This is a play off the 1964 Topps card "CASEY TEACHES", one of my favorite Met cards from the 1960's.
I learned a lot about "Red" Faber in the making of this card. Here's some cool stuff I could not squeeze in on the card back:
> He pitched a perfect game in the minor leagues for Dubuque.
> In his 1915 season, he won 24 games to tie for second in the American League behind Walter Johnson, and he led the league with 50 appearances. In one game that season, he pitched a three-hitter with only 67 pitches.
> In one game against Boston he stole home, a rare feat for a pitcher.
> Perhaps his last great performance was a one-hitter at age 40 in 1929.
This card below goes out to Stubby, who reminded me of the Stengel/ Chris Cannizzaro story. One of Casey's most famous quotes was the tale line to this beaut involving Cannizzaro, whose name Stengel never quite got right.
"I got this Canzoneri whose supposed to be a defensive catcher, only he can't catch the ball. The pitcher throws. Wild pitch. Pitcher throws again. Passed ball. Throws again. Oops! Ball dropped out of his glove. And all the time I'm getting dizzy watchin' all these runners running around the bases in circles on me. Makes you wonder. Can anybody here play this game?"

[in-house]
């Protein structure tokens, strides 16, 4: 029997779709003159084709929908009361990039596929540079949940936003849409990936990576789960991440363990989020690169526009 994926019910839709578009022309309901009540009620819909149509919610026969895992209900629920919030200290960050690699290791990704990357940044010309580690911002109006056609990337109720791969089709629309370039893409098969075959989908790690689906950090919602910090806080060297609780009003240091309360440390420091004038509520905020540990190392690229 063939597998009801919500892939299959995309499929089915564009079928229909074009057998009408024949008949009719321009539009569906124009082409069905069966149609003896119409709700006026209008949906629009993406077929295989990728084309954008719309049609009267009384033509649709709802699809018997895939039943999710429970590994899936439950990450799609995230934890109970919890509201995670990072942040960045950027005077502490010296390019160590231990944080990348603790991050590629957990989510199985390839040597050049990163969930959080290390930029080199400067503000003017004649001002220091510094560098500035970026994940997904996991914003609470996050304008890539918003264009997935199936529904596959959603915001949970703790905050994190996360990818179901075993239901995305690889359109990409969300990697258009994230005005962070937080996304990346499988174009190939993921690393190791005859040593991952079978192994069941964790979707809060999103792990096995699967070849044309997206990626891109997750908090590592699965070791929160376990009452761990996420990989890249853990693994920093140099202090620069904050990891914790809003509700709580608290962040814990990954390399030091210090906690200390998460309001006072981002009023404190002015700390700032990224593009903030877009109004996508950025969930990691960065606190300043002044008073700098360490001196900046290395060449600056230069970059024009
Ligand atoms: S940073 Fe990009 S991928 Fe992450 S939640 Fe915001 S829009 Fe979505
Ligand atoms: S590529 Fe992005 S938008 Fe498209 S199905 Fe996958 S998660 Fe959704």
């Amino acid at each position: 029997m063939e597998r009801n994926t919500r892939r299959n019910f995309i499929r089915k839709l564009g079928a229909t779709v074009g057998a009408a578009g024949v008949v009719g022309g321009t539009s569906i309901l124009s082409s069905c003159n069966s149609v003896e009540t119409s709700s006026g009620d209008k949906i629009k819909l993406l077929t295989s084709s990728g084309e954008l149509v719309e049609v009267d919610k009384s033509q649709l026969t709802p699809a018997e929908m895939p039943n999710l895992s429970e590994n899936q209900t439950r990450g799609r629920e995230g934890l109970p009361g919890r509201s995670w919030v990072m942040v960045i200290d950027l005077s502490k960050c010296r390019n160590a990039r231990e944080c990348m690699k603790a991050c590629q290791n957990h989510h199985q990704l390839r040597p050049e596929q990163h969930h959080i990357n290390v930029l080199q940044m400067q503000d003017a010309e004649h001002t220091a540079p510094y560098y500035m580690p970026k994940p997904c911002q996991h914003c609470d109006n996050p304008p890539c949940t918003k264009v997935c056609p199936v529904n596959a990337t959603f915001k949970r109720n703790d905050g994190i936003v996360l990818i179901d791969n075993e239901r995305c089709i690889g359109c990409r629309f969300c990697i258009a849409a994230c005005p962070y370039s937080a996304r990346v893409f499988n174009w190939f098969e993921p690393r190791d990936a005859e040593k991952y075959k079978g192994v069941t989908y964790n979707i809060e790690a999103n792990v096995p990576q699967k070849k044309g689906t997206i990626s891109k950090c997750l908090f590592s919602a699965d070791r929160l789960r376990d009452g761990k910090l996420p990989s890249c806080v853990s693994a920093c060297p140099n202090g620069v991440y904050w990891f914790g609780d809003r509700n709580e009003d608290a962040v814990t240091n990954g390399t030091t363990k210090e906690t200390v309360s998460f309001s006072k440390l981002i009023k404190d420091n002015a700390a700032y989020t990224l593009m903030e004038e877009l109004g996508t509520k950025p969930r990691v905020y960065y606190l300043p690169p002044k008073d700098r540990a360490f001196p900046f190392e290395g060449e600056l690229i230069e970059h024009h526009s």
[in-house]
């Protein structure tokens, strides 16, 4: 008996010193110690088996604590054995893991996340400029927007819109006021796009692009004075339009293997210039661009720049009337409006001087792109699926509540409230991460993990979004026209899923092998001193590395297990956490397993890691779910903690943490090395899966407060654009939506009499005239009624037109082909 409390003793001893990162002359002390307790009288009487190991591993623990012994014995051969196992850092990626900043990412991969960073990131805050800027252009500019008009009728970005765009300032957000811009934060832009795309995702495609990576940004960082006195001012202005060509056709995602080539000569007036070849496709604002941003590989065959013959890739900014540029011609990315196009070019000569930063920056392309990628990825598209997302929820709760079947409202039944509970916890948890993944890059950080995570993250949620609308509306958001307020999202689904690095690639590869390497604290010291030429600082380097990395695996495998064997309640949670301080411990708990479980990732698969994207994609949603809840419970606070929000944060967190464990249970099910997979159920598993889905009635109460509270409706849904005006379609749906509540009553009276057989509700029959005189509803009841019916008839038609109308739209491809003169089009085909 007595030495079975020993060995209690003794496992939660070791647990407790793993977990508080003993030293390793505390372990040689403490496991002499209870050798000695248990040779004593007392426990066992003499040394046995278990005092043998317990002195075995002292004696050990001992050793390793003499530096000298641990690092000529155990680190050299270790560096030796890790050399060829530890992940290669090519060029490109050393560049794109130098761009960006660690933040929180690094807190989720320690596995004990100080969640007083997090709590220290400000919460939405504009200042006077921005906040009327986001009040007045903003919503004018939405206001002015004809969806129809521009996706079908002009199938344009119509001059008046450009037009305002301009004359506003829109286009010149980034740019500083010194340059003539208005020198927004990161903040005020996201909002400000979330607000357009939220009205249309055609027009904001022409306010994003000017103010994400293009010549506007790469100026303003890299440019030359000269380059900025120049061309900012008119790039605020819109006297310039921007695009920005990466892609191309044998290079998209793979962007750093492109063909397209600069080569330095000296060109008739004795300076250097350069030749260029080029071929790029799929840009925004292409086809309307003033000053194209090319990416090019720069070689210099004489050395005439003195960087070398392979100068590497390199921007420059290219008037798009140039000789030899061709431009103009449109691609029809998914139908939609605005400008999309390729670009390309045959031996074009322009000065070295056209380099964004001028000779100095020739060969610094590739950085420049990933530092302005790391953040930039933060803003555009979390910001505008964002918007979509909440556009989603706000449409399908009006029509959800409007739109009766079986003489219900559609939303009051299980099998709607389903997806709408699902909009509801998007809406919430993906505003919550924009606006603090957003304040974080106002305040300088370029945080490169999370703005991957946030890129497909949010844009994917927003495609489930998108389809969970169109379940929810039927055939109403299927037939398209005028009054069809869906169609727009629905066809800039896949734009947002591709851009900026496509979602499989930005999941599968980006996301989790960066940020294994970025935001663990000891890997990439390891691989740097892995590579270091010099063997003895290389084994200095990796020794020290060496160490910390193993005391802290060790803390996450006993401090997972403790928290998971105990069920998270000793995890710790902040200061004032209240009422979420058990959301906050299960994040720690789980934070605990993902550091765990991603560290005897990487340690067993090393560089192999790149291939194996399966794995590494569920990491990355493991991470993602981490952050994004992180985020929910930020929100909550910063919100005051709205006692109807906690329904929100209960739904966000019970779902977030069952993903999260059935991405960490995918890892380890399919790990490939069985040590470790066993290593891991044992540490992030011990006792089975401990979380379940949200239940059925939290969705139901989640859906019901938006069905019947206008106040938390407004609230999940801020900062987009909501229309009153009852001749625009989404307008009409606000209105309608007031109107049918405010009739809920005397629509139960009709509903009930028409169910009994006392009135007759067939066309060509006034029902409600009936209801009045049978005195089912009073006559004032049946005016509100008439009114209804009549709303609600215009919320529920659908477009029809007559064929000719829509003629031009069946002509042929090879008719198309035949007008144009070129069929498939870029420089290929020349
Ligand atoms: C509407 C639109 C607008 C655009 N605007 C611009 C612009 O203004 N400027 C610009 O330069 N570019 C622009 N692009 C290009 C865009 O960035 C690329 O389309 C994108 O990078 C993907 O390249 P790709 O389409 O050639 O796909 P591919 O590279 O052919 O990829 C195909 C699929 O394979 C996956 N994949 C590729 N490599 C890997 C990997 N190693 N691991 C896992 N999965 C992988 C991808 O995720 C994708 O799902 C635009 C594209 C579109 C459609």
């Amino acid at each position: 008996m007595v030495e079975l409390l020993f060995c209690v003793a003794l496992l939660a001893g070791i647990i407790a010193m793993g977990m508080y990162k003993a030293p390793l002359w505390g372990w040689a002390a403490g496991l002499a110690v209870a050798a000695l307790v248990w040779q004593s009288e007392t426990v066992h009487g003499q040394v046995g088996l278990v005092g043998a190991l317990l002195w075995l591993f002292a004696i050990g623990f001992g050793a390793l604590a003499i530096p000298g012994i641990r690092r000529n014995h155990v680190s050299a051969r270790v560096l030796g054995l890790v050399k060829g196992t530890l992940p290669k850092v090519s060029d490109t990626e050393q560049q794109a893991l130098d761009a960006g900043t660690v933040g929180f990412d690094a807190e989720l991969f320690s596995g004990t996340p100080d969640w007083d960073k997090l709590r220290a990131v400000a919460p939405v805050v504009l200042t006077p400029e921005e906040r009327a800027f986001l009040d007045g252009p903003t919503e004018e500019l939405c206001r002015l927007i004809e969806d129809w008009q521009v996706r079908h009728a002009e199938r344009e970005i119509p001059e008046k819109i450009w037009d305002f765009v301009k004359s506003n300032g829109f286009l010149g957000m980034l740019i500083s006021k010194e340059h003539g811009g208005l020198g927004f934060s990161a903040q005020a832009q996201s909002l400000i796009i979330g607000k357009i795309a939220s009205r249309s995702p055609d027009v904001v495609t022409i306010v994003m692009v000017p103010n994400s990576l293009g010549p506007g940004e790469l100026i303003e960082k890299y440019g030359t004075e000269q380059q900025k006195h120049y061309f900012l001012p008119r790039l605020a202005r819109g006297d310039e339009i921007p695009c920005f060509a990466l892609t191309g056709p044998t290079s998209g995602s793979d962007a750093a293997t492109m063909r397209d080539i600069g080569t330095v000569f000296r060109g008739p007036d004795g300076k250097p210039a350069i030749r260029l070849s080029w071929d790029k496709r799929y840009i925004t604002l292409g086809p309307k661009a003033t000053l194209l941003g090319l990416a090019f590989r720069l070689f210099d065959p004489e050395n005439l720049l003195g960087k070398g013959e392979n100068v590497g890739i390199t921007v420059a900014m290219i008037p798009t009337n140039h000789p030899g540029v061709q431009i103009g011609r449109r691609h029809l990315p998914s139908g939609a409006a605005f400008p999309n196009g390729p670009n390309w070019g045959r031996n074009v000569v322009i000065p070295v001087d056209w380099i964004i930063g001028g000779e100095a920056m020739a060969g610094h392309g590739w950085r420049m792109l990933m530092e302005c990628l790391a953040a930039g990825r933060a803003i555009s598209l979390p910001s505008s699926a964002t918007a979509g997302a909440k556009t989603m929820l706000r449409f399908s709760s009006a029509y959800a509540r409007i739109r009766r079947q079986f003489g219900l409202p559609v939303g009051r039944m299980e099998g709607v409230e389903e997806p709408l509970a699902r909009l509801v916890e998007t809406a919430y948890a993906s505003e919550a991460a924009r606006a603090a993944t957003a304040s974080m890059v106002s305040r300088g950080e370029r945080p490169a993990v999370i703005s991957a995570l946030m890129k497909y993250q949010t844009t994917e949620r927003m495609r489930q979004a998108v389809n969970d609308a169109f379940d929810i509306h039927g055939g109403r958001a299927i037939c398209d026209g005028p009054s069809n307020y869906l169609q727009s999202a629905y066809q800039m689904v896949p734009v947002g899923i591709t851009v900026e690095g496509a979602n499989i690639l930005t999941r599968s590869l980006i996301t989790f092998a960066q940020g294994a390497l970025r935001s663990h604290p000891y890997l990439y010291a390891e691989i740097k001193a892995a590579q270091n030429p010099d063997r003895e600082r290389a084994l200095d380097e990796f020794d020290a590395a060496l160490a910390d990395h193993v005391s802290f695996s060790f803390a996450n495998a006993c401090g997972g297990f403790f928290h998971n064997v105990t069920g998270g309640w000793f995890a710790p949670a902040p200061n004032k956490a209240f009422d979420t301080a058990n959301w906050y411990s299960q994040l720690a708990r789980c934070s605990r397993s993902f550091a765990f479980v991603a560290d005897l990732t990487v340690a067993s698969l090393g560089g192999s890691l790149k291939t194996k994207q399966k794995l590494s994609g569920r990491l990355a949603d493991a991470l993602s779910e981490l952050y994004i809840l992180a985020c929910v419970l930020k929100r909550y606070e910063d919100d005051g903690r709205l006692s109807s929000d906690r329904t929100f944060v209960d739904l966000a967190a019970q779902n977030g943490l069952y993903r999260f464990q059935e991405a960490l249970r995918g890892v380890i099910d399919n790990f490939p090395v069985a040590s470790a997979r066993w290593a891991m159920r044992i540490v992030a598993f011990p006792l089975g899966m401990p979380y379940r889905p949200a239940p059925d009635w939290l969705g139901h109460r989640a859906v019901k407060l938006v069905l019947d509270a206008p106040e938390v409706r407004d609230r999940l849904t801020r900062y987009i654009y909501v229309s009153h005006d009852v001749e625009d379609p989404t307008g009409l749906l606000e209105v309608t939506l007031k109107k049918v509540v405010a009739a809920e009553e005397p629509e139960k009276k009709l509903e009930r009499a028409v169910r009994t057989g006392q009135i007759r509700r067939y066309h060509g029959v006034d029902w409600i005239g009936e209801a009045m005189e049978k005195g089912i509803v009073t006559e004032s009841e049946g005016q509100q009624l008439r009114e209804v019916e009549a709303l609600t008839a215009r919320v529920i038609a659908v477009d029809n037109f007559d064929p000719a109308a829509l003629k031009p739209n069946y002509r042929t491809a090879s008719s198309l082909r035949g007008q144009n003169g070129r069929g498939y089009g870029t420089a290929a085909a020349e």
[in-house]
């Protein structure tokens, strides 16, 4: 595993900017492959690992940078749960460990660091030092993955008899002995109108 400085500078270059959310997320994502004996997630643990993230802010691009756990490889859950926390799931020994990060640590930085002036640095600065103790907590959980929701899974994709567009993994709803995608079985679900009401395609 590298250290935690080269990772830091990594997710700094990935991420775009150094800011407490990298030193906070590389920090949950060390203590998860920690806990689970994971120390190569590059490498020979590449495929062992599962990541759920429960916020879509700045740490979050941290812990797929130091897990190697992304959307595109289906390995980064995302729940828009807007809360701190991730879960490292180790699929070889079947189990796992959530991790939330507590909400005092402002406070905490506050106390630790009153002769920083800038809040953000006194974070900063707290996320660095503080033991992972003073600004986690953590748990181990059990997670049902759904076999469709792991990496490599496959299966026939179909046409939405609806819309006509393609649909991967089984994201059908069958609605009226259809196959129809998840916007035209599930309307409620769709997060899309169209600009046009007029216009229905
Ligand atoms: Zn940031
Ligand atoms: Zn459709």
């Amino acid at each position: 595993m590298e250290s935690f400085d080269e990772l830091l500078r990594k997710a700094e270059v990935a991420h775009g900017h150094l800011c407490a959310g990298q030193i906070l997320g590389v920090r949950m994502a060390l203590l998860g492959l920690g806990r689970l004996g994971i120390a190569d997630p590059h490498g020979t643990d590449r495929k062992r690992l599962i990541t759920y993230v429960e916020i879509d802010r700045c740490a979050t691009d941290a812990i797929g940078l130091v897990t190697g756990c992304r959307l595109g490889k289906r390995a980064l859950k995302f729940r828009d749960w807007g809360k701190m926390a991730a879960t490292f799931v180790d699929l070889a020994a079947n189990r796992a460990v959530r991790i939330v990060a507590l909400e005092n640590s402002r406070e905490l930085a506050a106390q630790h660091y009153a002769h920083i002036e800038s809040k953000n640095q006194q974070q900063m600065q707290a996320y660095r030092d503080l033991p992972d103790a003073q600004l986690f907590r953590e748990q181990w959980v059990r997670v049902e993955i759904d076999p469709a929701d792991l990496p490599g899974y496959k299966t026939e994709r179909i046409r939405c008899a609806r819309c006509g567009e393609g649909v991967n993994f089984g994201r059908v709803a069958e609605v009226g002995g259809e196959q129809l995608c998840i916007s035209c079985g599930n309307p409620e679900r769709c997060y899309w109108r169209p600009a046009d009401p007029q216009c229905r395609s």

Yea, I stuck Stengel in there, more than likely harping on Canzoneri. As Stubby pointed out in comments on an earlier post, Cannizzaro was a pretty damned good defensive catcher throughout his career. So it must have been an especially bad game when that quote about Chris was uttered. I think if I was Cannizzaro I'd have been a bit upset by what Stengel said. It was kinda cruel, although all saw it as comic relief. Fortunately you rarely see the entire quote as everyone latched onto the "Can anybody here play this game?" line and the Canzoneri section became buried in Metropolitan History.
Up next in Metropolitan History:
Roger Craig, Ralph Kiner, Elio Chacon, and Wes Westrum get all Z'd up.